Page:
By James L. Neibaur. (2017, 228 pp).
Horror has been part of Hollywood since the silent movie days. While some studios delved into the genre more than others, none were as synonymous with movie monsters than Universal. In fact, as this book explains, films like Dracula, The Mummy and Frankenstein ultimately kept the studio afloat during the 30s and 40s. Collectively, they were a genre unto themselves. Today, "Universal Monsters" is an instantly identifiable brand name.
It all started somewhere. The Monster Movies of Universal Studios is a detailed and comprehensive chronicle of those glory years. Beginning with 1931's Dracula, each chapter thoroughly covers every Universal monster film through the 50s, from conception, casting & filming to release, critical consensus & box office performance.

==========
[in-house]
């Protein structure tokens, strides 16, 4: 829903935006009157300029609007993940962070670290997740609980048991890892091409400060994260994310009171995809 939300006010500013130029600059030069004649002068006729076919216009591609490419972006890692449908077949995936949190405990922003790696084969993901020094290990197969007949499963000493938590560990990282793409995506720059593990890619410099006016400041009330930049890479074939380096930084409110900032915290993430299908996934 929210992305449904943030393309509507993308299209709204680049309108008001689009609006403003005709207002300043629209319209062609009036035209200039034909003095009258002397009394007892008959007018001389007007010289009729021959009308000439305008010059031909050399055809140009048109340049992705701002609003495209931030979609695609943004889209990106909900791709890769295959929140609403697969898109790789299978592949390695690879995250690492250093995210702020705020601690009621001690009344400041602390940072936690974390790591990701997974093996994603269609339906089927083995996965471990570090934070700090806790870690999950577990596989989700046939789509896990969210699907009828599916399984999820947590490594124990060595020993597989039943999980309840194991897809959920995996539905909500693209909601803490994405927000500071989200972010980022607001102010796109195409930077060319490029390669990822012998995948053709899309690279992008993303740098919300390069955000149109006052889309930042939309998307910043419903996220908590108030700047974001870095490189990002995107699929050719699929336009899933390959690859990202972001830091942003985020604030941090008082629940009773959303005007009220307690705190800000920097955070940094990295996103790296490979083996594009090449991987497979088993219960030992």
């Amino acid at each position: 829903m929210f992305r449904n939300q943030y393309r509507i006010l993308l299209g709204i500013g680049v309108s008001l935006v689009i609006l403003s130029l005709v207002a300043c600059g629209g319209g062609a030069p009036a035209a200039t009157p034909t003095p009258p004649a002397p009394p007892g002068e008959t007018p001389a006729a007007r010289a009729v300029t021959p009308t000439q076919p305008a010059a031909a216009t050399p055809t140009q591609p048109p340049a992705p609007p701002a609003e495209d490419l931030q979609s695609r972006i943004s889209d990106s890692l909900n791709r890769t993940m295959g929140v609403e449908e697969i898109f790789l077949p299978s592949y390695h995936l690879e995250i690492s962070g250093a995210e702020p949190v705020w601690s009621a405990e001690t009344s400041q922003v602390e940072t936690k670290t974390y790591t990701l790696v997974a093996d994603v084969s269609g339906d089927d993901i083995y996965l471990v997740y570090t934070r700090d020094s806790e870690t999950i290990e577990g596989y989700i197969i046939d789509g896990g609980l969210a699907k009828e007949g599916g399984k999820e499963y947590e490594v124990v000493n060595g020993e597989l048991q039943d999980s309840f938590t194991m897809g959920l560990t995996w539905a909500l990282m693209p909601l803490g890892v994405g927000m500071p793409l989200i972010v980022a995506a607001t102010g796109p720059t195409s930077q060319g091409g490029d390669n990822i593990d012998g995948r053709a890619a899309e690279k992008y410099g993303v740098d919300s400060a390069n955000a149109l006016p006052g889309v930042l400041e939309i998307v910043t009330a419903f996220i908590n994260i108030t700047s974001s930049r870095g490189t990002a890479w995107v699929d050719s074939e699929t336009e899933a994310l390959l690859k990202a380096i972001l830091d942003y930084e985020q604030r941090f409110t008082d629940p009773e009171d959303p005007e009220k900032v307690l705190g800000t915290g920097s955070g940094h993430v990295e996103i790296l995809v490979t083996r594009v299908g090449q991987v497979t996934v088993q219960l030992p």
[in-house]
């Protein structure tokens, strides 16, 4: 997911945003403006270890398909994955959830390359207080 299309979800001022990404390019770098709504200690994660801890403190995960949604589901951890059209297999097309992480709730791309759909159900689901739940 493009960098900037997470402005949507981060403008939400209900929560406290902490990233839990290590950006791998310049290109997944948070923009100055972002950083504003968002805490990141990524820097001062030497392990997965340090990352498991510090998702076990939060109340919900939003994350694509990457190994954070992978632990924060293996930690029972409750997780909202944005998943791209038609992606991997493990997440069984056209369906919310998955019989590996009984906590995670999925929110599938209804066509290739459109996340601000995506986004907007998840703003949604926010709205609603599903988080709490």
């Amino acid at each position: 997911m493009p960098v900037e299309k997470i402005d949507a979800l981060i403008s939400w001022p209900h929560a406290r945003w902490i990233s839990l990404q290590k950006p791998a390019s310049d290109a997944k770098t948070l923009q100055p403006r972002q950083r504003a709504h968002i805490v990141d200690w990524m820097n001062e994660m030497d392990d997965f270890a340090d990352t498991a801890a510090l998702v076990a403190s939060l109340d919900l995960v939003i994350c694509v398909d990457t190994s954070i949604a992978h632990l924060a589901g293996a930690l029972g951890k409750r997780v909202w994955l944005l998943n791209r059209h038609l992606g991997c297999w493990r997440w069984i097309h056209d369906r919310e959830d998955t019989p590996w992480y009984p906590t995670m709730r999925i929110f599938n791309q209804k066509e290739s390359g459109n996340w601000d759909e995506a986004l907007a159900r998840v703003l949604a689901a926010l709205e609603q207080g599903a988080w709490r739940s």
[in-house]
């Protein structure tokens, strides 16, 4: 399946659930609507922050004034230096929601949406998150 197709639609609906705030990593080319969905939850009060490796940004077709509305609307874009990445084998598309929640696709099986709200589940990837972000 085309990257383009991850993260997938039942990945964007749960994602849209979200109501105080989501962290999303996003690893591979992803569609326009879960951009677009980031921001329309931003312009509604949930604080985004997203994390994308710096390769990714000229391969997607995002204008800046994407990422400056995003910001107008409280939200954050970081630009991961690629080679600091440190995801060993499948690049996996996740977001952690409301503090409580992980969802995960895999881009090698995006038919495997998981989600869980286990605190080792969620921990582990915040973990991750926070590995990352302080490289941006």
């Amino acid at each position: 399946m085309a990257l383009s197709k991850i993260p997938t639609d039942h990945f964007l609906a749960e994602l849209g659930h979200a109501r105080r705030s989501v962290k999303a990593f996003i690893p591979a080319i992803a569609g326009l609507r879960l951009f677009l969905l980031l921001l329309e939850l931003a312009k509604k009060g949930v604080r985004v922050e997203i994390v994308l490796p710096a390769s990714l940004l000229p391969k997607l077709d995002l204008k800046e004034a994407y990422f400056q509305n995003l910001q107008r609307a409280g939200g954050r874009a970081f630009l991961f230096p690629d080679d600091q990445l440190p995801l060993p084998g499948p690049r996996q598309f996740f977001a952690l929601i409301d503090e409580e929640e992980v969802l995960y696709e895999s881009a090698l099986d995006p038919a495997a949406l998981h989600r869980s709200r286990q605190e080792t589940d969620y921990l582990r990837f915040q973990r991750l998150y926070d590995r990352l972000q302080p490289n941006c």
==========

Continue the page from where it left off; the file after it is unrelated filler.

Author James L. Neibaur writes more-or-less objectively, though he clearly displays affection for his subject. Most importantly, he does a great job making the reader appreciate the cultural impact these films had at the time, which in many ways is still being felt today. Those of you who assume the whole 'cinematic universe' began with Marvel...think again.
A must-read for any avid horror fan or classic movie buff, The Monster Movies of Universal Studios is an fascinating look back at a struggling studio and the genre that saved it. For those who weren't around at the time, the book provides a wealth of insight & trivia, and if it prompts the reader to revisit any of these classics, then it's done its job.
PURR-R-R...LIKE A GOOD SCRATCH BEHIND THE EARS